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The bisector of angle $BAD$ in parallelogram $ABCD$ intersects the lines $BC$ and $CD$ at the points $K$ and $L$ respectively. Prove that the center of the circle passing through the points $C$, $K$, and $L$ lies on the circle passing through the points $B$, $C$, and $D$.

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I noticed there're three isosceles triangles that I could think of: $\triangle{ABK}$, $\triangle{KCL}$ and $\triangle{ADL}$.

Now, to show that they're similar: $\angle{ABK}=\angle{ADL}$ as $ABCD$ is a parallelogram, furthermore, since $KC||AD$, $\angle{ADL}=\angle{KCL}$. Also, $\angle{BAK}=\angle{LAD}$ as $AK$ is angle bisector.

Since $KC||AD$, $\angle{LKC}=\angle{LAD}$. Thus, $\triangle{ABK}\sim\triangle{LDA}\sim\triangle{LCK}$ by AA similarity.

But I still haven't proven that the triangles are indeed isosceles and where do I go from here?

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  • $\begingroup$ I also notice $\angle{BKA}=\angle{CKL}$ as they're verticle angles. $\endgroup$ – user683941 Jun 22 '19 at 2:07
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    $\begingroup$ You can fairly easily show those $3$ triangles are isosceles using $\angle{BAD} = \angle{BCD}$, $\angle{BAD}$ is supplementary to $\angle{ADC}$, $\angle{ADC} = \angle{ABC}$, and the sums of angles in a triangle is $180$ degrees (or $\pi$ radians if you prefer to work with radians). You can then show they're all similar based on your determined angles. $\endgroup$ – John Omielan Jun 22 '19 at 2:14
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Let $E$ be a center of the circle $KCL$, $F$ be an intersection points of $AD$ with the circle $BDC$,

which different from $D$ and $\measuredangle BAK=\alpha$.

Thus, $$\measuredangle FBC=\measuredangle BCD=2\alpha$$ and since $$BK=BA=CD=BF,$$ we obtain $$\measuredangle BKF=90^{\circ}-\alpha.$$

In another hand, $$\measuredangle KEC=2\measuredangle KLC=2\alpha,$$ which gives $$\measuredangle EKC=90^{\circ}-\alpha,$$ which says points $E$, $K$ and $F$ are placed on the same line $FE$.

But $$\measuredangle FBC=\measuredangle FEC=2\alpha,$$ which says that $E$ is placed on the circle $BDC$ and we are done!

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  • $\begingroup$ Oops, I just edited the post and changed the diagram cause I was working on it. Didn't notice you posted an answer $\endgroup$ – redsunx Jun 22 '19 at 6:57
  • $\begingroup$ @MC Urist It's OK. I added previous points in my proof. :) Thank you that you restored it. $\endgroup$ – Michael Rozenberg Jun 22 '19 at 7:03
  • $\begingroup$ I thought I had things worked out, but couldn't prove the first two equations. Somehow it didn't occur to me BC and FD were parallel... $\endgroup$ – redsunx Jun 22 '19 at 7:12
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    $\begingroup$ @MC Urist I think, it's a very nice problem. $\endgroup$ – Michael Rozenberg Jun 22 '19 at 7:14
  • $\begingroup$ Can this be proven using isosceles triangles, congruency or similarity? The hint says to show that there must be a few triangles that are congruent, so that's what I was trying to do in my original post. $\endgroup$ – user683941 Jun 23 '19 at 9:20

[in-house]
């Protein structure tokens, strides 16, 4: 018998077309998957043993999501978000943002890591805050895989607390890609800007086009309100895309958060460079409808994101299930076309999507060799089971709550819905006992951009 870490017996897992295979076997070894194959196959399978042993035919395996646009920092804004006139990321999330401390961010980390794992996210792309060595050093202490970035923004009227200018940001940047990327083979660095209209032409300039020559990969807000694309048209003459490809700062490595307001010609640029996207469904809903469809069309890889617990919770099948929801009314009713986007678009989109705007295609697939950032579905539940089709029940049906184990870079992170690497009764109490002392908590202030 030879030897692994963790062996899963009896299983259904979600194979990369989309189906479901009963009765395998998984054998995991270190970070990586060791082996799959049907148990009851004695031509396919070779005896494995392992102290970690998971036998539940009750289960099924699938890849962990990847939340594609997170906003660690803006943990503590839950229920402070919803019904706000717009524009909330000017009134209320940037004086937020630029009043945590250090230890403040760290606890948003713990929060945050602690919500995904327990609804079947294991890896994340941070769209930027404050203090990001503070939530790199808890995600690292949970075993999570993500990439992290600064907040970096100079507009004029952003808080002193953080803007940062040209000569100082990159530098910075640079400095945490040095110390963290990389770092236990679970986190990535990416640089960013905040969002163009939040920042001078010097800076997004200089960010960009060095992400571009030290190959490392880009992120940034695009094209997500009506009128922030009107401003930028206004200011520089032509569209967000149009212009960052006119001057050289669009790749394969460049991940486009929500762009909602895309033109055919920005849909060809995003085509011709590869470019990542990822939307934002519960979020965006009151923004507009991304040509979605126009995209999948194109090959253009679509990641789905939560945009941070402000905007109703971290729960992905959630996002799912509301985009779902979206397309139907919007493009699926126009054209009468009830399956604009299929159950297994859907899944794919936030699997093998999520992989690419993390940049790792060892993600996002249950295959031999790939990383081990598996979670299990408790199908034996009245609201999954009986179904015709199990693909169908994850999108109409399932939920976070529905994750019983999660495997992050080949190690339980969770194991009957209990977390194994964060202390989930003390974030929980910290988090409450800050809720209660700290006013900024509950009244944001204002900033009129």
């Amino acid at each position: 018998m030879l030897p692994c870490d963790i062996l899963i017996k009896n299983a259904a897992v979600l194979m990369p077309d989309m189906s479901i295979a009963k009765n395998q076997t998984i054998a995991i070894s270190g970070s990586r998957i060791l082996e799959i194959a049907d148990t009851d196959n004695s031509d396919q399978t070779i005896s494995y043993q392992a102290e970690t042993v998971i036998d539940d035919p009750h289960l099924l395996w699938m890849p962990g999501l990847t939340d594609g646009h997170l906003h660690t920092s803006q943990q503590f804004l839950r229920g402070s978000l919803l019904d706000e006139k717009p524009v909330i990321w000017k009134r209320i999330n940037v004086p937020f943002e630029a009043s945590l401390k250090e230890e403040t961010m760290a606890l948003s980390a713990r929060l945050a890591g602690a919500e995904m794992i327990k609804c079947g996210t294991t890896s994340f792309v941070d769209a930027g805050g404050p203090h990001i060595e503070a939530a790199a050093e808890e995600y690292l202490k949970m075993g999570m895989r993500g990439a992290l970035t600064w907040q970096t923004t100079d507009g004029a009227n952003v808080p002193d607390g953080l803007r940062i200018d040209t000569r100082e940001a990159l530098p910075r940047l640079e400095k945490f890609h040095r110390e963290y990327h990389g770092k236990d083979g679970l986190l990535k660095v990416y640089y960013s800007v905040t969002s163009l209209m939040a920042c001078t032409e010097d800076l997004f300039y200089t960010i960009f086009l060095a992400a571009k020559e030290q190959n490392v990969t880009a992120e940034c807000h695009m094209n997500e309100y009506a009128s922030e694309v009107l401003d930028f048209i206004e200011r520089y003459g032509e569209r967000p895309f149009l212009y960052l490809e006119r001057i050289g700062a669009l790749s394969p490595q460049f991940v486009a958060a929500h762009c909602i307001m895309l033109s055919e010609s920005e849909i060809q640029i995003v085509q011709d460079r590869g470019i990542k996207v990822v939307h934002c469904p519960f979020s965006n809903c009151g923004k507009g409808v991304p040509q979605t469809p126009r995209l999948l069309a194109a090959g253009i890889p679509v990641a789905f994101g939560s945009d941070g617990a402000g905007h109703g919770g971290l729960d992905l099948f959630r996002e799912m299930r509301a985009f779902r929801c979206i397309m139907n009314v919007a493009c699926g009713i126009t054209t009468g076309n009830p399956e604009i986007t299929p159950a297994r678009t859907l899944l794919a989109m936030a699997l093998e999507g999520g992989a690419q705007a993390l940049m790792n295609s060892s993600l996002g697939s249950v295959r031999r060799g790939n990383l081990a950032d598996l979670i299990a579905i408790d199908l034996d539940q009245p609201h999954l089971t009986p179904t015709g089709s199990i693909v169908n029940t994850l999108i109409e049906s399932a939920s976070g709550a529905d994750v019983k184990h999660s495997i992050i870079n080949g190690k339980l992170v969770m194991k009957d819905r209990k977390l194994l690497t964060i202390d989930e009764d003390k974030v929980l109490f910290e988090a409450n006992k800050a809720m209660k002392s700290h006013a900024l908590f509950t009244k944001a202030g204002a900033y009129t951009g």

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(1) Circle (Q) circumscribes $\triangle BCD $ and Circle (O) circumscribes $\triangle LCK$ but the exact location of O is not known at this stage.

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(2) LKA, the angle bisector of A, can be translated to TC. When produced, TC will cut AB and circle (Q) at R and S respectively. Note that AKCR is a parallelogram.

(3) Let CC’ be the common chord. Since $\triangle LAB$ is isosceles, we have $\angle 1 = \angle 2 =\angle 3 =\angle 4$, and therefore TC is tangent to circle (O) at C.

(4) Let the external angle bisector of $\angle BCD$ cut circle (Q) at P. By the internal and external angle bisector relationship, $\angle TCP = \angle PCS = 90^0$. This means O is somewhere on the line CP extended. Let say it is at $O_1$.

(5) By “the converse of angle in semi-circle”, $\angle PCS = 90^0$ implies PQS is the diameter of circle (Q) and therefore PQS is a straight line.

(6) BY noting that SCPC’ is cyclic with $\angle SCP = \angle SC’P = 90^0$, we can say SC’ is another tangent to the circle KCL at C’. Hence, O is somewhere on C'P extended. Let say it is at $O_3$.

(7) P, which is a point on the circle (Q), is the only candidate that meets the conditions found in (4) and (6). Therefore, O = P.

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Denote by $P(X, o)$ the power of a point $X$ with respect to the circle $o$. Let $O$ be the center of circumcircle $o$ of triangle $KCL$ and let $r$ be the radius of that circle. Because $BK||AD$ we have $\sphericalangle BKA=\sphericalangle DAK=\sphericalangle BAK$, so triangle $BAK$ is isosceles. Similarly, because $AB||DL$ we see that triangle $ADL$ is also isosceles. Hence: \begin{align*} DO^2-r^2=P(D, o)=DC\cdot DL=AB\cdot AD=BK\cdot BC=P(B, o)=BO^2-r^2, \end{align*} so $DO=BO$, thus $\Delta BOC\equiv \Delta DOL$. Therefore $\sphericalangle OBC=\sphericalangle ODL=\sphericalangle ODC$, so $OCDB$ is cyclic and we’re done.

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